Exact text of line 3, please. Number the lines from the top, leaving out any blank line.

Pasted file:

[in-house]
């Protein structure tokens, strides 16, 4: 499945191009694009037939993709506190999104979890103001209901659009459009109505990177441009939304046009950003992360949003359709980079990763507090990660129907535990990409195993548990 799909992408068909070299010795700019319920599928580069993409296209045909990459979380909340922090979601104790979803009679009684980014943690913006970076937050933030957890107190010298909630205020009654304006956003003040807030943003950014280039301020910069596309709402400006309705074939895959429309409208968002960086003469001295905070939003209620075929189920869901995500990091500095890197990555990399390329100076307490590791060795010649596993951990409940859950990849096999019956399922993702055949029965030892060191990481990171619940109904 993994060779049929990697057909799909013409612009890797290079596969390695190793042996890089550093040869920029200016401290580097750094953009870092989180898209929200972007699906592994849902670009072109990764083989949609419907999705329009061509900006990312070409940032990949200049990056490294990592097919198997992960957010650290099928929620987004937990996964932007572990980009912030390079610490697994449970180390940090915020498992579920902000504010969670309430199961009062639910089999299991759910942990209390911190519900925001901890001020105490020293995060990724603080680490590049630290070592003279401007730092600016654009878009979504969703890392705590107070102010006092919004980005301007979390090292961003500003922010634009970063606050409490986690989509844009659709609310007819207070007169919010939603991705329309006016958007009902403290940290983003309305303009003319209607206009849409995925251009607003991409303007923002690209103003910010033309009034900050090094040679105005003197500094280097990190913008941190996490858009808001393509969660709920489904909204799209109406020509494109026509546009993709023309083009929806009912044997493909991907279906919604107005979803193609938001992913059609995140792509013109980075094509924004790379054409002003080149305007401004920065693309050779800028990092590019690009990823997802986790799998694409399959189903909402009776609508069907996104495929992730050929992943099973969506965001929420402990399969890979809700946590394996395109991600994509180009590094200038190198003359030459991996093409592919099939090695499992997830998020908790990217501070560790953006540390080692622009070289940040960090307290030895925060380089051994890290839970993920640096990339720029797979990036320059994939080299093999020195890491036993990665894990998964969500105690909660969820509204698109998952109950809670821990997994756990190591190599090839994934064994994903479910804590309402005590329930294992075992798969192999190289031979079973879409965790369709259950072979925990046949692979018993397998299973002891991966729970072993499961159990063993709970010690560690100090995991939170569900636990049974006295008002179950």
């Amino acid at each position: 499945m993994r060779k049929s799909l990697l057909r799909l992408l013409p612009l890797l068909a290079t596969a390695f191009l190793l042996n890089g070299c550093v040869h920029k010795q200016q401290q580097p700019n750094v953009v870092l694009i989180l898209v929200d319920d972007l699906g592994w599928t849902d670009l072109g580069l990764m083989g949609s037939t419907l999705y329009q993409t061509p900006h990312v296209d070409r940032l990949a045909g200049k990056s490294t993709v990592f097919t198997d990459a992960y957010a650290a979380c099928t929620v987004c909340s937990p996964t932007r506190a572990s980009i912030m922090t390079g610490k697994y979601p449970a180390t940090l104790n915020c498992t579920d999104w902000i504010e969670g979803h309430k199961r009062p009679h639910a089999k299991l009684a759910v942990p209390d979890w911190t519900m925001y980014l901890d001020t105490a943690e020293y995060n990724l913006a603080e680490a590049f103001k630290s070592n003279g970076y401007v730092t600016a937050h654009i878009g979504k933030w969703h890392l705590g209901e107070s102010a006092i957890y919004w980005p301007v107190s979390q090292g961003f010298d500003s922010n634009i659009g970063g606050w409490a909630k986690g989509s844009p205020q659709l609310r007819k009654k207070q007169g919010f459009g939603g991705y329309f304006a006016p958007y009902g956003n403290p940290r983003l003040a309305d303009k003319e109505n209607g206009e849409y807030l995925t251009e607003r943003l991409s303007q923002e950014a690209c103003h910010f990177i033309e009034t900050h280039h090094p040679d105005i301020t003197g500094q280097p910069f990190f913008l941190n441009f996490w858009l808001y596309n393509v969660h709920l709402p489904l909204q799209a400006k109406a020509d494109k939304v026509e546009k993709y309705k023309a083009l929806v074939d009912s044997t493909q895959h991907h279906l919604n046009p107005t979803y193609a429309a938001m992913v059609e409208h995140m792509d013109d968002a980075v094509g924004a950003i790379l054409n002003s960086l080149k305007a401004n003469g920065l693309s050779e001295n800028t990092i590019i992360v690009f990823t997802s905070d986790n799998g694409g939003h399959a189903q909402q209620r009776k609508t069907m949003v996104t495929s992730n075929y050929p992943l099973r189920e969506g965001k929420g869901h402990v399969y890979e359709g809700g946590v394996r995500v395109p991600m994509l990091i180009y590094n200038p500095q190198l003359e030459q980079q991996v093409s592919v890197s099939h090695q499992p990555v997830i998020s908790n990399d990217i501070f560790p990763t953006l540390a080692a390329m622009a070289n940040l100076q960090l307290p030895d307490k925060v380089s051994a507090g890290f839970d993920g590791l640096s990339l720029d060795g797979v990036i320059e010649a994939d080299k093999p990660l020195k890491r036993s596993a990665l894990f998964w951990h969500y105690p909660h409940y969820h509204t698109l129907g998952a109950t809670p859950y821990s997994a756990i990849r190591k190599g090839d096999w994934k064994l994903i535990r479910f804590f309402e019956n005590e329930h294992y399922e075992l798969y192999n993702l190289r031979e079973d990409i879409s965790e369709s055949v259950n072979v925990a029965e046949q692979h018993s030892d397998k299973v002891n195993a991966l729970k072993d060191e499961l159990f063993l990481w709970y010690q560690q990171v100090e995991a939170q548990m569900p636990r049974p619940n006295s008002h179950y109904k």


């Amino acid at each position: 499945m993994r060779k049929s799909l990697l057909r799909l992408l013409p612009l890797l068909a290079t596969a390695f191009l190793l042996n890089g070299c550093v040869h920029k010795q200016q401290q580097p700019n750094v953009v870092l694009i989180l898209v929200d319920d972007l699906g592994w599928t849902d670009l072109g580069l990764m083989g949609s037939t419907l999705y329009q993409t061509p900006h990312v296209d070409r940032l990949a045909g200049k990056s490294t993709v990592f097919t198997d990459a992960y957010a650290a979380c099928t929620v987004c909340s937990p996964t932007r506190a572990s980009i912030m922090t390079g610490k697994y979601p449970a180390t940090l104790n915020c498992t579920d999104w902000i504010e969670g979803h309430k199961r009062p009679h639910a089999k299991l009684a759910v942990p209390d979890w911190t519900m925001y980014l901890d001020t105490a943690e020293y995060n990724l913006a603080e680490a590049f103001k630290s070592n003279g970076y401007v730092t600016a937050h654009i878009g979504k933030w969703h890392l705590g209901e107070s102010a006092i957890y919004w980005p301007v107190s979390q090292g961003f010298d500003s922010n634009i659009g970063g606050w409490a909630k986690g989509s844009p205020q659709l609310r007819k009654k207070q007169g919010f459009g939603g991705y329309f304006a006016p958007y009902g956003n403290p940290r983003l003040a309305d303009k003319e109505n209607g206009e849409y807030l995925t251009e607003r943003l991409s303007q923002e950014a690209c103003h910010f990177i033309e009034t900050h280039h090094p040679d105005i301020t003197g500094q280097p910069f990190f913008l941190n441009f996490w858009l808001y596309n393509v969660h709920l709402p489904l909204q799209a400006k109406a020509d494109k939304v026509e546009k993709y309705k023309a083009l929806v074939d009912s044997t493909q895959h991907h279906l919604n046009p107005t979803y193609a429309a938001m992913v059609e409208h995140m792509d013109d968002a980075v094509g924004a950003i790379l054409n002003s960086l080149k305007a401004n003469g920065l693309s050779e001295n800028t990092i590019i992360v690009f990823t997802s905070d986790n799998g694409g939003h399959a189903q909402q209620r009776k609508t069907m949003v996104t495929s992730n075929y050929p992943l099973r189920e969506g965001k929420g869901h402990v399969y890979e359709g809700g946590v394996r995500v395109p991600m994509l990091i180009y590094n200038p500095q190198l003359e030459q980079q991996v093409s592919v890197s099939h090695q499992p990555v997830i998020s908790n990399d990217i501070f560790p990763t953006l540390a080692a390329m622009a070289n940040l100076q960090l307290p030895d307490k925060v380089s051994a507090g890290f839970d993920g590791l640096s990339l720029d060795g797979v990036i320059e010649a994939d080299k093999p990660l020195k890491r036993s596993a990665l894990f998964w951990h969500y105690p909660h409940y969820h509204t698109l129907g998952a109950t809670p859950y821990s997994a756990i990849r190591k190599g090839d096999w994934k064994l994903i535990r479910f804590f309402e019956n005590e329930h294992y399922e075992l798969y192999n993702l190289r031979e079973d990409i879409s965790e369709s055949v259950n072979v925990a029965e046949q692979h018993s030892d397998k299973v002891n195993a991966l729970k072993d060191e499961l159990f063993l990481w709970y010690q560690q990171v100090e995991a939170q548990m569900p636990r049974p619940n006295s008002h179950y109904k």